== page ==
Hard Drive Shortage

by IRIS Solutions January 23, 2012

Last year Thailand experienced the worst monsoon season in 50 years with hundreds of lives lost and over two thirds of the country swamped by the end of October.  The tragic images of flooded towns showed the extent of the immediate damage to the region but the long-term impact of that flooding will be felt for some time. 

One way in which the flooding has affected the rest of the world is in the supply of computer hard disk drives (HDDs).  Apart from being the second largest supplier of complete HDDs after China, Thailand also manufactures individual components which are used by HDD manufacturers in other parts of the world.  For example, there is Nidec, a Thai company that supplies more than 70 percent of all HDD motors worldwide.  All of the leading hard drive brands, including Western Digital, Seagate, Hitachi, Toshiba, and Samsung, use motors produced by Nidec.  Many of these companies were impacted by the floods and as a result, the global supply of HDDs slowed to a trickle.  Most of the affected manufacturers are only expecting to have their production rates back to normal by the end of the second quarter of this year, which is still a long time away.  Until then we face a severe shortage of HDDs around the world, which our office has actually experienced over the last few months.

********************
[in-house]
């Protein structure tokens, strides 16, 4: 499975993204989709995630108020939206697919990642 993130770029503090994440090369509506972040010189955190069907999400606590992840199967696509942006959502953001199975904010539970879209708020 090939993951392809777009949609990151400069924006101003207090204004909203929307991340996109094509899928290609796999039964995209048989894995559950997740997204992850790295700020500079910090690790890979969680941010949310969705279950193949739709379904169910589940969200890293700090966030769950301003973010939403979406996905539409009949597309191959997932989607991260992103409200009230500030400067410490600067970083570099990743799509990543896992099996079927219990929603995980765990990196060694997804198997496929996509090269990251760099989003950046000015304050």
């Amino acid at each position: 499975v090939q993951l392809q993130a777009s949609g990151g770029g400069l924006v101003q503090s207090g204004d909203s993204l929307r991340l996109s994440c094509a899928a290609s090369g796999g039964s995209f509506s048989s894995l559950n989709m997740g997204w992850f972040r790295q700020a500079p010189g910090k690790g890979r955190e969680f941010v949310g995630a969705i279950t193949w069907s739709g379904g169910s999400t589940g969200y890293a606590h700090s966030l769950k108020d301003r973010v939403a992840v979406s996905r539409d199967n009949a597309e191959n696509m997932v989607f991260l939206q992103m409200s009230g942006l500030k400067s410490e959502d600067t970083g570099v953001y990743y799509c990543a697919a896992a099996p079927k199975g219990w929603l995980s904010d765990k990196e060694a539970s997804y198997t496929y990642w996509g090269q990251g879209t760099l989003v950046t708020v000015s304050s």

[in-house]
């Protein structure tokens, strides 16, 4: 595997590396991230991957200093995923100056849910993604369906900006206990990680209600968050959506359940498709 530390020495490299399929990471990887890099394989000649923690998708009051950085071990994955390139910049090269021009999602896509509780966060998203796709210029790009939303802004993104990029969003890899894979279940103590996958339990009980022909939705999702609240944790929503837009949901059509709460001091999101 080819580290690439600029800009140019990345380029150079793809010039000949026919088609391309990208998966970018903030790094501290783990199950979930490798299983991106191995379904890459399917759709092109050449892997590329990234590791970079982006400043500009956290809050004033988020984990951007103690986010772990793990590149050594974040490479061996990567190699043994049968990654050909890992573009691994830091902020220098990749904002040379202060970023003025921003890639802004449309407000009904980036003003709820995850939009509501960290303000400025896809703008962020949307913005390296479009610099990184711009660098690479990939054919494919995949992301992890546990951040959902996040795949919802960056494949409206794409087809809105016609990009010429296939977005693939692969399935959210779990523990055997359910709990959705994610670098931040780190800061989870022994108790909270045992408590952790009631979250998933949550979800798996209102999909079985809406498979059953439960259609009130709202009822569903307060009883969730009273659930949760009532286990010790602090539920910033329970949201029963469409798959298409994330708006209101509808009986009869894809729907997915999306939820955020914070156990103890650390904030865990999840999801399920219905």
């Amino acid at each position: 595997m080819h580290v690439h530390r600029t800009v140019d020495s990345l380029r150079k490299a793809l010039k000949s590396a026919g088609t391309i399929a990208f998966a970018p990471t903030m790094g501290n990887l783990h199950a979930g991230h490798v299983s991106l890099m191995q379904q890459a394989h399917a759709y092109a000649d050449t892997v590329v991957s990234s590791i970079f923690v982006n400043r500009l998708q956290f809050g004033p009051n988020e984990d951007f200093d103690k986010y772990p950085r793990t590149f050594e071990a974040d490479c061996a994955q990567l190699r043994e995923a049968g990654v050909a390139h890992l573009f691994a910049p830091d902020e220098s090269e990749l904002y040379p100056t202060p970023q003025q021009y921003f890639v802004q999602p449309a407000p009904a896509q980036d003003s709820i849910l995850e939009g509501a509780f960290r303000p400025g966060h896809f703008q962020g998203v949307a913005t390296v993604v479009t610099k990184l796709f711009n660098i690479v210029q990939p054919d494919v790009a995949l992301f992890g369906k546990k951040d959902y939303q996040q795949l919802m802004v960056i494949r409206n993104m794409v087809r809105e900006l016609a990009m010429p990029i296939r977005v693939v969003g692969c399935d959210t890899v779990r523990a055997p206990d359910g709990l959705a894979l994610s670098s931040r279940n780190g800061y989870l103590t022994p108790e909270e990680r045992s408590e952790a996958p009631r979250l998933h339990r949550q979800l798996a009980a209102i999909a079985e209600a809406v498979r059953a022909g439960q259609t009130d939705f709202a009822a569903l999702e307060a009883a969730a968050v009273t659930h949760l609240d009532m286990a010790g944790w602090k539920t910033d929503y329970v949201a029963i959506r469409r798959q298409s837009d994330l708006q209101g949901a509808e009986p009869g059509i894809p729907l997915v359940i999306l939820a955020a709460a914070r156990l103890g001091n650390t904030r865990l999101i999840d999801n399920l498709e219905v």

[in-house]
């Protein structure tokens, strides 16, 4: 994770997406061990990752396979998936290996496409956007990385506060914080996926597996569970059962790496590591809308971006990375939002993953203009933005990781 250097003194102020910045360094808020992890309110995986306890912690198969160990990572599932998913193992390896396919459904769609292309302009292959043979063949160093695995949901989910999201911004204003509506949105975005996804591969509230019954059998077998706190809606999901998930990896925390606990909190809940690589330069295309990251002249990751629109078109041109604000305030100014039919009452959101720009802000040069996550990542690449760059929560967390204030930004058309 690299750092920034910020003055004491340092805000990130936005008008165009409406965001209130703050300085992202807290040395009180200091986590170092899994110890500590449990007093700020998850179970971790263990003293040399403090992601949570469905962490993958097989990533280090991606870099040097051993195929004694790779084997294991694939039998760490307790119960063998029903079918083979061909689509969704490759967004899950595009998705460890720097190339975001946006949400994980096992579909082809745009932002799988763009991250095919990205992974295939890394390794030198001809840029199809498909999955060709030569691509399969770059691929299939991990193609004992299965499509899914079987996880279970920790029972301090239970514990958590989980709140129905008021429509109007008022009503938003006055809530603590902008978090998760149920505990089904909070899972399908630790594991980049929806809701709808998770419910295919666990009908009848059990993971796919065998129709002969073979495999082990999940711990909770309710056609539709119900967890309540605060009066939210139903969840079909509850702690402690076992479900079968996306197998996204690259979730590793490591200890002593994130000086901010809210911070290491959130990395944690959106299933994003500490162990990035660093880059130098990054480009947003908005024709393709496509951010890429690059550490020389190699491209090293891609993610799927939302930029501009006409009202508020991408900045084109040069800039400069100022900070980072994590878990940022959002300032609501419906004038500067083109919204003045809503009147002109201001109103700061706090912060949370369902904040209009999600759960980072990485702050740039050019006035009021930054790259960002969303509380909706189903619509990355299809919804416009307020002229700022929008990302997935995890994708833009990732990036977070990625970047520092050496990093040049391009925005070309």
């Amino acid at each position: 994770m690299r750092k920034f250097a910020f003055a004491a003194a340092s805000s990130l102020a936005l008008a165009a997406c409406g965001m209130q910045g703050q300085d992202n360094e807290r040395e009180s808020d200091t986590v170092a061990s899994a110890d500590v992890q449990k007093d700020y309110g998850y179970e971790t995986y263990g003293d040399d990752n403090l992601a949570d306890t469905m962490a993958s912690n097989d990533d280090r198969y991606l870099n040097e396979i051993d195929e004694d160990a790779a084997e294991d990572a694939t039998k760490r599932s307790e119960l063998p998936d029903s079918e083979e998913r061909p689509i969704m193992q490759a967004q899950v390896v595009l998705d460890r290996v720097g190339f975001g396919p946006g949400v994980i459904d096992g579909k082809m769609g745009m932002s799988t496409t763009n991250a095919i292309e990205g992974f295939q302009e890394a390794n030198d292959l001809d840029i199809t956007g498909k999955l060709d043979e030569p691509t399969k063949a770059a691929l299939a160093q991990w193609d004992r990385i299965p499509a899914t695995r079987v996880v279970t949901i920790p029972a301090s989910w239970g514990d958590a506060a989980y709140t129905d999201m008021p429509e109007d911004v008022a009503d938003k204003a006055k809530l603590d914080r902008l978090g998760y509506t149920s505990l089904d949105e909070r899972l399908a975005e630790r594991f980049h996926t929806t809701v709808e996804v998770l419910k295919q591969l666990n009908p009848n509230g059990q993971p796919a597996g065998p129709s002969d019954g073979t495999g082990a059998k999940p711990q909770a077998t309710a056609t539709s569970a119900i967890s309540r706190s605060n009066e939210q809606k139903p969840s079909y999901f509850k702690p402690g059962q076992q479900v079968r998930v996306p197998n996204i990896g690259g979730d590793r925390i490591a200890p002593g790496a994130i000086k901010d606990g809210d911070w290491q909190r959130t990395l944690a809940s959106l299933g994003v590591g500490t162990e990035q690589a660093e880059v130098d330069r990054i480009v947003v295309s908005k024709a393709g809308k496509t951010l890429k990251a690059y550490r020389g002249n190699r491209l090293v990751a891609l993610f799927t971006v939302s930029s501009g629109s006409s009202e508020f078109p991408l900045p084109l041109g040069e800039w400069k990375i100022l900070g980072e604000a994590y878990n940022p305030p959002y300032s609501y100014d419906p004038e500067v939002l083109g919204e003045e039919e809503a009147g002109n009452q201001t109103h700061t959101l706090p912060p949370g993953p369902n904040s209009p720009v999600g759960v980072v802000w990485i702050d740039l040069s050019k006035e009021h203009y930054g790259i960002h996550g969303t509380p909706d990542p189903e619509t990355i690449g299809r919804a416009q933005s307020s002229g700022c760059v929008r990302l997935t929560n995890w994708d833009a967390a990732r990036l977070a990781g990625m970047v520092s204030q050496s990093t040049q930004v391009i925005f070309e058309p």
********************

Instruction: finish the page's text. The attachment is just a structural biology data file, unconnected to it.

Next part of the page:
At present, some HDD models and capacities are simply not available.  Those wanting to purchase HDDs will have to choose from a very limited range of drive capacities and at much higher prices than before; over double the usual price in many cases.  Prices are still climbing and that is expected to continue for a few more months. Of course there is little consumers can do about this but if you're planning to purchase any HDDs within the next few months, don't delay. 

Your options may become more limited in a few weeks and prices may climb higher.  There is one possible upside to all of this and that is the impact it will have on the adoption of Solid State Drive (SSD) technology.  Because SSDs don't have any moving components, the manufacturers have been able to continue production of SSDs while HDD production was hampered.  As the crisis continues, many consumers will be forced to purchase the more expensive SSD drives instead of traditional HDDs.  In fact, the effects of this are already being seen, with SSD manufacturers like Sandisk expecting higher profits on the back of rising SSD sales.  This accelerated adoption of SSD technology will help to make these units more affordable, and that is a good thing for all of us!

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